Sunday, 9 August 2015

Retailers Change Their Tune

Did hot men result in hotter sales for Abercrombie & Fitch in Hong Kong?
A few years ago luxury brands muscled their way into prime retail locations in Hong Kong, which had the domino effect of unsympathetically pushing out mom-and-pop stores that had been there for decades.

This kind of gentrification was not welcomed by Hong Kong people -- these boutiques selling expensive fashion, jewellery and watches were catered towards mainland tourists, not the local population.

It got to the point where there were regular reports in the paper about this noodle shop closing, or that bakery shuttering because of exorbitant rents, and residents rushed to these places for their last bite because it reminded them of their childhood.

I also joked at the time that because all these food shops were closing that we wouldn't have anything left to eat.

Burberry's flagship store in Pacific Place
Abercrombie & Fitch created a stir when it kicked out Shanghai Tang from Pedder Building in Central, and even worse, was willing to pay double the rent at HK$7 million a month.

After the hoopla of having topless men with washboard stomachs (of course) doing publicity stunts around town, did that help sell millions of dollars worth of casual clothes per week?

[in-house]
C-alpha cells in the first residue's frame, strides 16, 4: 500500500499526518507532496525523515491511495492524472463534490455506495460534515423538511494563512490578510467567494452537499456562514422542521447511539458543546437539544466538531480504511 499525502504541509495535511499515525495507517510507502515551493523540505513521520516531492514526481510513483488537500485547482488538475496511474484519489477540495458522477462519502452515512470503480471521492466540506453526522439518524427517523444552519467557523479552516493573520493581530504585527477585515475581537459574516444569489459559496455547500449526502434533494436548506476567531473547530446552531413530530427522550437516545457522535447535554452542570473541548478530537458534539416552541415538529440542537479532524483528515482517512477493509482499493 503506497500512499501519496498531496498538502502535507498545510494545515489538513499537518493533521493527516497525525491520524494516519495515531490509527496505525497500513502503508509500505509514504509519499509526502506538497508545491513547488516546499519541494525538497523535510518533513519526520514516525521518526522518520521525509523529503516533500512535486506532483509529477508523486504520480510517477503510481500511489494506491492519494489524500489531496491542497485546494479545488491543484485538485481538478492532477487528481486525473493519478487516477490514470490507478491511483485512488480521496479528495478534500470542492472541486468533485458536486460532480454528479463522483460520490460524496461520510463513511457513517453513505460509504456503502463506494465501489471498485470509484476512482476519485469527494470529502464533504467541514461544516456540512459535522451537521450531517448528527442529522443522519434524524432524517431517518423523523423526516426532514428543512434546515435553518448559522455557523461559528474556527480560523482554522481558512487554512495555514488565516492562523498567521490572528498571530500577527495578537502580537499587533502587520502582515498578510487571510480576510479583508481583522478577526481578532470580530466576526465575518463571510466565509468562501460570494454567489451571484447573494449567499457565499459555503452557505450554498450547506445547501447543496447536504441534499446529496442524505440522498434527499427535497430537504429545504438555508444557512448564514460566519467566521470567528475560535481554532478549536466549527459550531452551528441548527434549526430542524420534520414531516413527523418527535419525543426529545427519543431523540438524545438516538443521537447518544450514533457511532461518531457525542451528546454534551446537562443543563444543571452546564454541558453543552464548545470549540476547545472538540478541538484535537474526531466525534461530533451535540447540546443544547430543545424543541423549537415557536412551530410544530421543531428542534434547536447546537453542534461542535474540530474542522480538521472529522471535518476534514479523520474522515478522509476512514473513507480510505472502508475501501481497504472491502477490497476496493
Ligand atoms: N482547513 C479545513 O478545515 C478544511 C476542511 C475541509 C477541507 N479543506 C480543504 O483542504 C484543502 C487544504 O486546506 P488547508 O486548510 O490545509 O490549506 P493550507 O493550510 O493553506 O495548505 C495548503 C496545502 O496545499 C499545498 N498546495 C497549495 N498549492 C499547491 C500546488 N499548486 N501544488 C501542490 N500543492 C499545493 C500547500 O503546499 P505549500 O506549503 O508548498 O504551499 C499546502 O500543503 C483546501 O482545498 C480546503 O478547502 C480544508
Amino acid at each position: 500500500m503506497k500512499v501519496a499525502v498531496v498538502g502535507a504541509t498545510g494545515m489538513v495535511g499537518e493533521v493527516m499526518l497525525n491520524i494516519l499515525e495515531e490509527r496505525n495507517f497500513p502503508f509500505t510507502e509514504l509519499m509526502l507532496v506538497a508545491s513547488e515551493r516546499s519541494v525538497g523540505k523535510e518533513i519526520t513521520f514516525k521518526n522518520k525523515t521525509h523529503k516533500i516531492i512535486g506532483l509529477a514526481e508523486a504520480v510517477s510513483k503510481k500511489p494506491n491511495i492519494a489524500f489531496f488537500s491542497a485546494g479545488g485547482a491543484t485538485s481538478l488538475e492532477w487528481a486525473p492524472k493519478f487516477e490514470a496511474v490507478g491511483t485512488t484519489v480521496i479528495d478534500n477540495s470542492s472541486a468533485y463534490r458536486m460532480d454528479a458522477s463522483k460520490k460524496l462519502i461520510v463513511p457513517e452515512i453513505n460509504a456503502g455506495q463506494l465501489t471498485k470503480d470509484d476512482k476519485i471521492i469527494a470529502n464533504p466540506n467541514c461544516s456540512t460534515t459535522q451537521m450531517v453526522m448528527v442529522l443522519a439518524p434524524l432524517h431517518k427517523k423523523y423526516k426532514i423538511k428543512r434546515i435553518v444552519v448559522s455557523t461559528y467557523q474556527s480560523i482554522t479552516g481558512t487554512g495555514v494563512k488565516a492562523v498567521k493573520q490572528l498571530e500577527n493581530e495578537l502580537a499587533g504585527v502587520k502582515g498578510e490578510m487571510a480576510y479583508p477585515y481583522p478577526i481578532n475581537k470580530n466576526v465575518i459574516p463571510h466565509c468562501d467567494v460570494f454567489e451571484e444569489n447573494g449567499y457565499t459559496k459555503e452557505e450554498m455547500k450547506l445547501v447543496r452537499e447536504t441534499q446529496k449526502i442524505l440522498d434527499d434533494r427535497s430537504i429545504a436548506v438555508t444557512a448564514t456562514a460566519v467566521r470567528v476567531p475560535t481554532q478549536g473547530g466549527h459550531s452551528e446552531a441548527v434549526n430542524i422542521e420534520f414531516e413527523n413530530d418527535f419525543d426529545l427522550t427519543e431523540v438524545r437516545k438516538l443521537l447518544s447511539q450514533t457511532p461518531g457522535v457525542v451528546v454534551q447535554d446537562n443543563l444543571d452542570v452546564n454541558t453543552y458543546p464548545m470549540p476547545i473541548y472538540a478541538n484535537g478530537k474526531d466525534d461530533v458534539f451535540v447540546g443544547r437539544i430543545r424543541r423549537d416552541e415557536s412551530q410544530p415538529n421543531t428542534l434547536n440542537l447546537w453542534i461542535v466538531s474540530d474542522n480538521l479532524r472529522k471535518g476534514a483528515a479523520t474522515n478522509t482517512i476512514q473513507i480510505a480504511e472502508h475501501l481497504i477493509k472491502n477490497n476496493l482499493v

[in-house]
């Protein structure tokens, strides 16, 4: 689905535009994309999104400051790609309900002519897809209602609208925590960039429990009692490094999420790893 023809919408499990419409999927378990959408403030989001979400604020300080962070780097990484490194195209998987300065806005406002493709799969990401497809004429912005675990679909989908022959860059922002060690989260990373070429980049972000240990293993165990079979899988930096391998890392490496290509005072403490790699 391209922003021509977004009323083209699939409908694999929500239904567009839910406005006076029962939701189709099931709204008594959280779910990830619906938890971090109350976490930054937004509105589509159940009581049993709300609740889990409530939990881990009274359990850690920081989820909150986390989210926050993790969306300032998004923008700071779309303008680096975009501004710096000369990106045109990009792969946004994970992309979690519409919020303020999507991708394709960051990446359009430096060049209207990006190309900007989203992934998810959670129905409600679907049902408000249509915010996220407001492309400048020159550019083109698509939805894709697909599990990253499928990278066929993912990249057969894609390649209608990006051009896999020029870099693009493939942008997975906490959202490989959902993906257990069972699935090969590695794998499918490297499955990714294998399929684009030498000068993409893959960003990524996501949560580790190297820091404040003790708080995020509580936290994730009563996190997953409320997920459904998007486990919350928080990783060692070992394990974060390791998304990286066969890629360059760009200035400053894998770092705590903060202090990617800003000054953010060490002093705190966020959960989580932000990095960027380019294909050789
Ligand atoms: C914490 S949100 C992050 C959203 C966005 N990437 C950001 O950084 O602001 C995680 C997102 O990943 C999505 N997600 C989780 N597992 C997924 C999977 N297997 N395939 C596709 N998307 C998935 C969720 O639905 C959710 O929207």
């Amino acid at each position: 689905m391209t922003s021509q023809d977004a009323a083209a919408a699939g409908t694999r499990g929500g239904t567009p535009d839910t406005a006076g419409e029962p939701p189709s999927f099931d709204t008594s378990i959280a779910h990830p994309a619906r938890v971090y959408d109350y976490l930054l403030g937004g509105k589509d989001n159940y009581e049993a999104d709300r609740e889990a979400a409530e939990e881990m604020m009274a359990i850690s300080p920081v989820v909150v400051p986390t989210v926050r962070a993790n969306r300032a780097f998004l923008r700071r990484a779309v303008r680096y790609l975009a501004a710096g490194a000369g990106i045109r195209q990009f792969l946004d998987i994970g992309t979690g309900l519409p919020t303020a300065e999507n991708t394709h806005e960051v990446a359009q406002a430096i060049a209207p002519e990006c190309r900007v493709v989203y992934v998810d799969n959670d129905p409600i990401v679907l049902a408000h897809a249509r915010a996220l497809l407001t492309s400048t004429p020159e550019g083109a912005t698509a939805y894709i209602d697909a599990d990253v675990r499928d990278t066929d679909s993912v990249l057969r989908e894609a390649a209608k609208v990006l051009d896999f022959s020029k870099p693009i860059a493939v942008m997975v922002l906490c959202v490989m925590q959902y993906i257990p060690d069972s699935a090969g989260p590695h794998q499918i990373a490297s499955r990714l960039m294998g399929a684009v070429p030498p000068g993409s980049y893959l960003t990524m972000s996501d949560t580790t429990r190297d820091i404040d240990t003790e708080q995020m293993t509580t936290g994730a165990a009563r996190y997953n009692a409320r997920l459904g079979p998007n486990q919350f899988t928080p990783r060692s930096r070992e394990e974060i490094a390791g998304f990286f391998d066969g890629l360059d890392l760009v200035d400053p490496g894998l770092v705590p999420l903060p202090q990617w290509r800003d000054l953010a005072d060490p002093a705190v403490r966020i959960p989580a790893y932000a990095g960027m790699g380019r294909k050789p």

Then there was Burberry that took over the space previously occupied by Lane Crawford in Pacific Place in Admiralty, that caused a chain reaction -- Lane Crawford then moved across the street to Queensway, uprooting a number of small shops that had occupied that area.

But now some of these brands are having their comeuppance, as mainland shoppers are not keen to buy big ticket items in Hong Kong, and instead are looking further afield to outlet stores -- in Europe and Japan where the euro and yen are weak.

Swiss watchmaker TAG Heuer is closing its store on the popular Russell Street in Causeway Bay, while luxury group Kering (formerly PPR) founded by Francois Pinault, will be asking for lower rents for its brands like Gucci, Saint Laurent Paris, Boucheron, Bottega Veneta, Stella McCartney and Qeelin.

Kering not only wants to get rent reductions in Hong Kong, but also Macau, and if these requests aren't met, some shops may have to close in the region, according to the company's chief financial officer Jean-Marc Duplaix.

IFC mall in Central is full of luxury brand stores
Following its big gamble of setting up many shop spaces in Hong Kong, Burberry Group is looking for a cut in rent, saying Hong Kong is "a challenging luxury market", while Coach says its weak sales were due to "lower tourist trends from the mainland".

On the other side, big landlords like Hongkong Land says it has received requests to decrease rent, but has refused to, while Cheung Kong Property Holdings that owns 1811 Heritage mall in Tsim Sha Tsui has frozen the rent for three years when leases were up recently.

However luxury mall owners like Sun Hung Kai at IFC mall and Hysan Development at Hysan Place and Lee Gardens have claimed they didn't receive any requests to have cuts in rent.

Chasing the mainland tourist dollar has been a short-sighted strategy all along. While the sheer numbers of visitors across the border cannot be ignored, Hong Kong entrepreneurs should not completely shut out local clientele.

Either way perhaps landlords will finally realize that their greediness was not sustainable long term...




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